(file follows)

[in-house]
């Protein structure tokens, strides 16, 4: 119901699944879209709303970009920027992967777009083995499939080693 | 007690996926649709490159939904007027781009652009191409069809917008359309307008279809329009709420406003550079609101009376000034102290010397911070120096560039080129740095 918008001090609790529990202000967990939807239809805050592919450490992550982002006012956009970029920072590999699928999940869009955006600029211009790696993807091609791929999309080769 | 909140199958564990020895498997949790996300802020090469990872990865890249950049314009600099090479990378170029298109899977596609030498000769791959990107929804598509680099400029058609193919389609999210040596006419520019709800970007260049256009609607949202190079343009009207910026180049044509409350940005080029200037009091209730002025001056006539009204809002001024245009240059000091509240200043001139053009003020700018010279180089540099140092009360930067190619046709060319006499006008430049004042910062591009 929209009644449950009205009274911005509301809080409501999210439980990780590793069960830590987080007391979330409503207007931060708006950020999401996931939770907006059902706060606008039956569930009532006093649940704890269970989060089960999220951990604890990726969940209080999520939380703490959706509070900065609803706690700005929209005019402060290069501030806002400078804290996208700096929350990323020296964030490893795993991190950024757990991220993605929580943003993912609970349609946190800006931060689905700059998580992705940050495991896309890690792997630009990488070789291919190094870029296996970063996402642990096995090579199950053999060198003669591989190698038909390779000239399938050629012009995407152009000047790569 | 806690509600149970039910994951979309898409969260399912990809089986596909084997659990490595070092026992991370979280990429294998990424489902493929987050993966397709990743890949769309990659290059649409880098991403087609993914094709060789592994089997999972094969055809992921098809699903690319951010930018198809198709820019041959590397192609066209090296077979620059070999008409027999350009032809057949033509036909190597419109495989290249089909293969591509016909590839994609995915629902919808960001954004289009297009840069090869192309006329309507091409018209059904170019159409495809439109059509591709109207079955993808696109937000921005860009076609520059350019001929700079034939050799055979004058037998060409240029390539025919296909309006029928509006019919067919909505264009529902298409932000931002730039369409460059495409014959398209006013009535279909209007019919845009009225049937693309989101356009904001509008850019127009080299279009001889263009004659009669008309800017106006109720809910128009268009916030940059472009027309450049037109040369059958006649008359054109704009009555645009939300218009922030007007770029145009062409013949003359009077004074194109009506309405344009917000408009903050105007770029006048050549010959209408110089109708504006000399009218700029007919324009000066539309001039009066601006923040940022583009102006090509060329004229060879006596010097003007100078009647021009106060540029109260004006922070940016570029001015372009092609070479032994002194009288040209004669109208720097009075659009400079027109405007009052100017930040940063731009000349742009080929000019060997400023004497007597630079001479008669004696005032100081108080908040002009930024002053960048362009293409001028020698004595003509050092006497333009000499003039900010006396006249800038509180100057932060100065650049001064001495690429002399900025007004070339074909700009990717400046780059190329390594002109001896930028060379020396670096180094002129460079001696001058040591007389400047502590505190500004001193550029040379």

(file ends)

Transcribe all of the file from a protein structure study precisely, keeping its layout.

[in-house]
């Protein structure tokens, strides 16, 4: 119901699944879209709303970009920027992967777009083995499939080693 | 007690996926649709490159939904007027781009652009191409069809917008359309307008279809329009709420406003550079609101009376000034102290010397911070120096560039080129740095 918008001090609790529990202000967990939807239809805050592919450490992550982002006012956009970029920072590999699928999940869009955006600029211009790696993807091609791929999309080769 | 909140199958564990020895498997949790996300802020090469990872990865890249950049314009600099090479990378170029298109899977596609030498000769791959990107929804598509680099400029058609193919389609999210040596006419520019709800970007260049256009609607949202190079343009009207910026180049044509409350940005080029200037009091209730002025001056006539009204809002001024245009240059000091509240200043001139053009003020700018010279180089540099140092009360930067190619046709060319006499006008430049004042910062591009 929209009644449950009205009274911005509301809080409501999210439980990780590793069960830590987080007391979330409503207007931060708006950020999401996931939770907006059902706060606008039956569930009532006093649940704890269970989060089960999220951990604890990726969940209080999520939380703490959706509070900065609803706690700005929209005019402060290069501030806002400078804290996208700096929350990323020296964030490893795993991190950024757990991220993605929580943003993912609970349609946190800006931060689905700059998580992705940050495991896309890690792997630009990488070789291919190094870029296996970063996402642990096995090579199950053999060198003669591989190698038909390779000239399938050629012009995407152009000047790569 | 806690509600149970039910994951979309898409969260399912990809089986596909084997659990490595070092026992991370979280990429294998990424489902493929987050993966397709990743890949769309990659290059649409880098991403087609993914094709060789592994089997999972094969055809992921098809699903690319951010930018198809198709820019041959590397192609066209090296077979620059070999008409027999350009032809057949033509036909190597419109495989290249089909293969591509016909590839994609995915629902919808960001954004289009297009840069090869192309006329309507091409018209059904170019159409495809439109059509591709109207079955993808696109937000921005860009076609520059350019001929700079034939050799055979004058037998060409240029390539025919296909309006029928509006019919067919909505264009529902298409932000931002730039369409460059495409014959398209006013009535279909209007019919845009009225049937693309989101356009904001509008850019127009080299279009001889263009004659009669008309800017106006109720809910128009268009916030940059472009027309450049037109040369059958006649008359054109704009009555645009939300218009922030007007770029145009062409013949003359009077004074194109009506309405344009917000408009903050105007770029006048050549010959209408110089109708504006000399009218700029007919324009000066539309001039009066601006923040940022583009102006090509060329004229060879006596010097003007100078009647021009106060540029109260004006922070940016570029001015372009092609070479032994002194009288040209004669109208720097009075659009400079027109405007009052100017930040940063731009000349742009080929000019060997400023004497007597630079001479008669004696005032100081108080908040002009930024002053960048362009293409001028020698004595003509050092006497333009000499003039900010006396006249800038509180100057932060100065650049001064001495690429002399900025007004070339074909700009990717400046780059190329390594002109001896930028060379020396670096180094002129460079001696001058040591007389400047502590505190500004001193550029040379």